ACE Inhibitors: Care Instructions

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Your Care Instructions

ACE (angiotensin-converting enzyme) inhibitors lower blood pressure. They also treat heart failure and prevent heart attacks and strokes. They block an enzyme that makes blood vessels narrow. As a result, the blood vessels relax and widen. This lowers blood pressure. These medicines also put more water and salt into the urine. This lowers blood pressure too.

These medicines are a good choice for people with diabetes. They don't affect blood sugar levels, and they may protect the kidneys.

Examples include:

  • Benazepril (Lotensin).
  • Lisinopril (Prinivil, Zestril).
  • Ramipril (Altace)

Before you start taking this medicine, make sure your doctor knows if you take other medicines, especially water pills (diuretics) or potassium tablets. And tell your doctor if you use a salt substitute. You should not take an ACE inhibitor if you are pregnant or planning to become pregnant.

You may need regular blood tests.

Follow-up care is a key part of your treatment and safety. Be sure to make and go to all appointments, and call your doctor or nurse call line if you are having problems. It's also a good idea to know your test results and keep a list of the medicines you take.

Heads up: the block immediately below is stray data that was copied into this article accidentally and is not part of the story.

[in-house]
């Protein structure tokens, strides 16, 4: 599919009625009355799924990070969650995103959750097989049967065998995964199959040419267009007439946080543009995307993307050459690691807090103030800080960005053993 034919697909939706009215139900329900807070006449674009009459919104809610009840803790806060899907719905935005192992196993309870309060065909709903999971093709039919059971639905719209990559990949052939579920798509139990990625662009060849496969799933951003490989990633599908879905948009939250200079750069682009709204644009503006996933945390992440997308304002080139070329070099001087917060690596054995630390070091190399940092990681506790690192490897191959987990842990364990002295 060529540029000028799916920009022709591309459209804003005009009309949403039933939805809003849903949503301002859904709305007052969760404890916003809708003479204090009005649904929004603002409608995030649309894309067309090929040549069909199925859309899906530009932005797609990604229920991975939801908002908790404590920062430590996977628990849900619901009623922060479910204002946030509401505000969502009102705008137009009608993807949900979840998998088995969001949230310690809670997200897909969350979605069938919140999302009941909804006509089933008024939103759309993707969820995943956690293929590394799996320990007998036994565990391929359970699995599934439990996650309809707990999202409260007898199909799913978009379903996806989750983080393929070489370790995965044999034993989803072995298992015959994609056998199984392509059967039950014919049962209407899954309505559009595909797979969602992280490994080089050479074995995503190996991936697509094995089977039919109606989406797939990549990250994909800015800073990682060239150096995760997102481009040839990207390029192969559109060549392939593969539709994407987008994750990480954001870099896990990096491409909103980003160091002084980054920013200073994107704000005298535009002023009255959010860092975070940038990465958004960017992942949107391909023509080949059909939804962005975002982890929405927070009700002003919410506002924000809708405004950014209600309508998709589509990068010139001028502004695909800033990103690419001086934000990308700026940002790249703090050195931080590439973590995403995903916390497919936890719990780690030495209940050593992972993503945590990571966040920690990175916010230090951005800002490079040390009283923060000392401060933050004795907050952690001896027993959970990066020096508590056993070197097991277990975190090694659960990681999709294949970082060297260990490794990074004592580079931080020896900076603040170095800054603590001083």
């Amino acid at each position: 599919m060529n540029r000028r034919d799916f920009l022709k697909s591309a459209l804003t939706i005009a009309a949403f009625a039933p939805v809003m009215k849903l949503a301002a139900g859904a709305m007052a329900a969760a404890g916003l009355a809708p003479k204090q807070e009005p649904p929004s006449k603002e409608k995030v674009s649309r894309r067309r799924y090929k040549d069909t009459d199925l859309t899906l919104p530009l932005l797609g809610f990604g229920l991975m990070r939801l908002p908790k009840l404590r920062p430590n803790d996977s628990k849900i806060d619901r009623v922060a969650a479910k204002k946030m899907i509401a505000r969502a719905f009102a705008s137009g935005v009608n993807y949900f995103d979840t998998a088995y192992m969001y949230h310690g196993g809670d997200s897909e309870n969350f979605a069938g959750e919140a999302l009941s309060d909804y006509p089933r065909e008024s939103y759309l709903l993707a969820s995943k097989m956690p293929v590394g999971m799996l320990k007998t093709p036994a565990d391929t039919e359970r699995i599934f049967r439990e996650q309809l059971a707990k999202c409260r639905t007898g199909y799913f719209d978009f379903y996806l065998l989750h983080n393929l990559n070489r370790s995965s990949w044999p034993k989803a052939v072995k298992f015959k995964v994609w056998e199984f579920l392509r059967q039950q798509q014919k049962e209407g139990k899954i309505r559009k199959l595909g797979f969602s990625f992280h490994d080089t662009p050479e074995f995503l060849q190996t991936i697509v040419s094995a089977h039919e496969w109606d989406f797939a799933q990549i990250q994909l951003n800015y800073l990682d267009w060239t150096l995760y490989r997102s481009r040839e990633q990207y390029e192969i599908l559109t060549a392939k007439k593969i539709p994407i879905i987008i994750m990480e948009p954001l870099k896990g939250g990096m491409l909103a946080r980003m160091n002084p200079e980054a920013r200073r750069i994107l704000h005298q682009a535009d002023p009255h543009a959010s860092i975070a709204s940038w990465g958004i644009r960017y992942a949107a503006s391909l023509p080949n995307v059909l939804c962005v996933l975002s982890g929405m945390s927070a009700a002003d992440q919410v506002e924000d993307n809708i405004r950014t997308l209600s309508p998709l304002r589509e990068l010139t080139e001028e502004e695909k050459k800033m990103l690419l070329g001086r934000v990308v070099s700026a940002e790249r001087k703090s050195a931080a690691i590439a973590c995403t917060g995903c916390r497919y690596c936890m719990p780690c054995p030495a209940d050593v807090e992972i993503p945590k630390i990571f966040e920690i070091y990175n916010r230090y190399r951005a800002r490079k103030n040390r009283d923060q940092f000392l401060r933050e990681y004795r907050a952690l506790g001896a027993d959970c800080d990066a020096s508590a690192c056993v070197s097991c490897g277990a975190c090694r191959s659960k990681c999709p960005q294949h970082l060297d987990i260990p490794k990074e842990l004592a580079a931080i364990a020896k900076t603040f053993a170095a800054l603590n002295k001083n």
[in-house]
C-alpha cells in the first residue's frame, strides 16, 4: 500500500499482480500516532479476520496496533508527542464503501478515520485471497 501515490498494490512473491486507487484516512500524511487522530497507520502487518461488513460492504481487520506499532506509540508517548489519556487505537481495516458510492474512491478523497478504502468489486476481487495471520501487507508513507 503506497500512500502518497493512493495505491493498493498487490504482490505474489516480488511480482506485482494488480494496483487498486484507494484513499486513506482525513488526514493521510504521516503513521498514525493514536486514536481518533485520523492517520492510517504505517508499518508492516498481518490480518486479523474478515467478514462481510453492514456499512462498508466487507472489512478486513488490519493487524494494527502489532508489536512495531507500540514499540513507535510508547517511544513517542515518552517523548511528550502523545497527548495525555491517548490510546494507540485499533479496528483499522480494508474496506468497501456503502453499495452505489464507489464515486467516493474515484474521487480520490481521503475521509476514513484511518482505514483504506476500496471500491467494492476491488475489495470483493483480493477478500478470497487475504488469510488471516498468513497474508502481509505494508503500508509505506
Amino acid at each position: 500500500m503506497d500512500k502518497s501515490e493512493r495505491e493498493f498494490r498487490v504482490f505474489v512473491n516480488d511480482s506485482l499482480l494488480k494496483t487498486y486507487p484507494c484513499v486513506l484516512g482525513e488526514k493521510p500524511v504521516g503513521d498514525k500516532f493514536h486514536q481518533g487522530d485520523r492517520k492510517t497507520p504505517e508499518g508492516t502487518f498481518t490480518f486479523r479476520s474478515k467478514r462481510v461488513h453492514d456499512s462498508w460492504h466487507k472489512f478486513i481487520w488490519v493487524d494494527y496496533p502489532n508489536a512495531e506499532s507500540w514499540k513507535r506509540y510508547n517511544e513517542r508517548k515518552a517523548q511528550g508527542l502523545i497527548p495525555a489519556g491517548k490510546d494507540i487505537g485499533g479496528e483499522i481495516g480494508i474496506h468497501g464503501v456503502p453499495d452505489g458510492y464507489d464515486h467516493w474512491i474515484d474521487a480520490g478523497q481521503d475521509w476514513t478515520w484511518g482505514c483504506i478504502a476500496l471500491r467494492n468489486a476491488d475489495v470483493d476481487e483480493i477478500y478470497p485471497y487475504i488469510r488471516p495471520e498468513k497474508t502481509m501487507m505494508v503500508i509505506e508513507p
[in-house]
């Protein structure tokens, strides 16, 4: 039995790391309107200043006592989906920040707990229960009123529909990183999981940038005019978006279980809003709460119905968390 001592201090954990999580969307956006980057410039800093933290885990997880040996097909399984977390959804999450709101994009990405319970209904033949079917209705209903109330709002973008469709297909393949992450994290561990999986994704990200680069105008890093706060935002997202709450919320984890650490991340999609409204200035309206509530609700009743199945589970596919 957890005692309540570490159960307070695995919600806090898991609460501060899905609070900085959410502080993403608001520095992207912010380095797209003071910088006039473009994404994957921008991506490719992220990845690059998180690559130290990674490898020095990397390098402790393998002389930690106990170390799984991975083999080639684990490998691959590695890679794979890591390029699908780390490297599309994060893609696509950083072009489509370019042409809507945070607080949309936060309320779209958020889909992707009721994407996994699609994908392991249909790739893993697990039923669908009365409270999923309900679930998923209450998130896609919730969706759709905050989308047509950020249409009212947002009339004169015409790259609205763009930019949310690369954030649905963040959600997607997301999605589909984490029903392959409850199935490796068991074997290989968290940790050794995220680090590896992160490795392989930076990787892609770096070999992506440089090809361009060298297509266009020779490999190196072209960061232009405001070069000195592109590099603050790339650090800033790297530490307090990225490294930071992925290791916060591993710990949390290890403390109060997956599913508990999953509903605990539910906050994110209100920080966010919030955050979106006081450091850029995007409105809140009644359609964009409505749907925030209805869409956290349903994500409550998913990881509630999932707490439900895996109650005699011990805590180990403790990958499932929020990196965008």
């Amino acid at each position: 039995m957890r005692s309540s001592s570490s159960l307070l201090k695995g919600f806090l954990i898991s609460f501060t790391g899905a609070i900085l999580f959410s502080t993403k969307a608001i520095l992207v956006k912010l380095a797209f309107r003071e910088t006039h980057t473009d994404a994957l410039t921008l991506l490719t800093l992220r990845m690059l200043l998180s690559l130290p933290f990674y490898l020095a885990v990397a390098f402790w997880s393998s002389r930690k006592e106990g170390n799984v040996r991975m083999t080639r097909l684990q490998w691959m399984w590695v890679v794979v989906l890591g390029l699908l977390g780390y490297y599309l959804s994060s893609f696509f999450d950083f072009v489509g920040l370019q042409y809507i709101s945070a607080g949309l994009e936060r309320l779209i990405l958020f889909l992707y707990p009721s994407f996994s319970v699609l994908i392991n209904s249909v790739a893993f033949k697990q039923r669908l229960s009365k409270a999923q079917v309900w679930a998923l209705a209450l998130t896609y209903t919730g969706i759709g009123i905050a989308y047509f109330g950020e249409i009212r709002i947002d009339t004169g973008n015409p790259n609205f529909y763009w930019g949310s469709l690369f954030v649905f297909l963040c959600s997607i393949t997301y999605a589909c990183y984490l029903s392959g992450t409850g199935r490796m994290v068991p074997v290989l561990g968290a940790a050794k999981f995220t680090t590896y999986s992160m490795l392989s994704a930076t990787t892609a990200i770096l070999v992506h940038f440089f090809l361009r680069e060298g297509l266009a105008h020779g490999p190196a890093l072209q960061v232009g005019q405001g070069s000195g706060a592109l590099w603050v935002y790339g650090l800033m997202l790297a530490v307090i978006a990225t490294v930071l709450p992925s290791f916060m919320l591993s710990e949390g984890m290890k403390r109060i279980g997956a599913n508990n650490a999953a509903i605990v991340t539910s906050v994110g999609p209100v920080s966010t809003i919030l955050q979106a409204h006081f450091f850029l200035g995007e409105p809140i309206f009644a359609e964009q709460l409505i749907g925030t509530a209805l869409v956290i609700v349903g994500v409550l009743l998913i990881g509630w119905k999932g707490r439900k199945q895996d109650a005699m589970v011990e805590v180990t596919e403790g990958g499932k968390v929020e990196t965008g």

How can you care for yourself at home?

  • Take your medicines exactly as prescribed. Be sure to take high blood pressure medicine every day. Since high blood pressure often has no symptoms, it is easy to forget to take the pills. Call your doctor or nurse call line if you think you are having a problem with your medicine.
  • ACE inhibitors can cause a dry cough. If the cough is bad, talk to your doctor. You may need to try a different medicine.
  • ACE inhibitors can cause an allergic reaction of the skin. Symptoms may range from mild swelling to painful welts. Severe swelling can make it hard to breathe, but this is very rare.
  • Check with your doctor or pharmacist before you use any other medicines. This includes over-the-counter medicines. Make sure your doctor knows all of the medicines and natural health products you take. Taking some medicines together can cause problems.

When should you call for help?

Call your doctor or nurse call line now or seek immediate medical care if:

  • You have trouble breathing.
  • You have swelling in your face, head, neck, or tongue.
  • You are dizzy or light-headed, or you feel like you may faint.

Watch closely for changes in your health, and be sure to contact your doctor or nurse call line if you have any problems.

Where can you learn more?

Go to https://www.healthwise.net/patientEd

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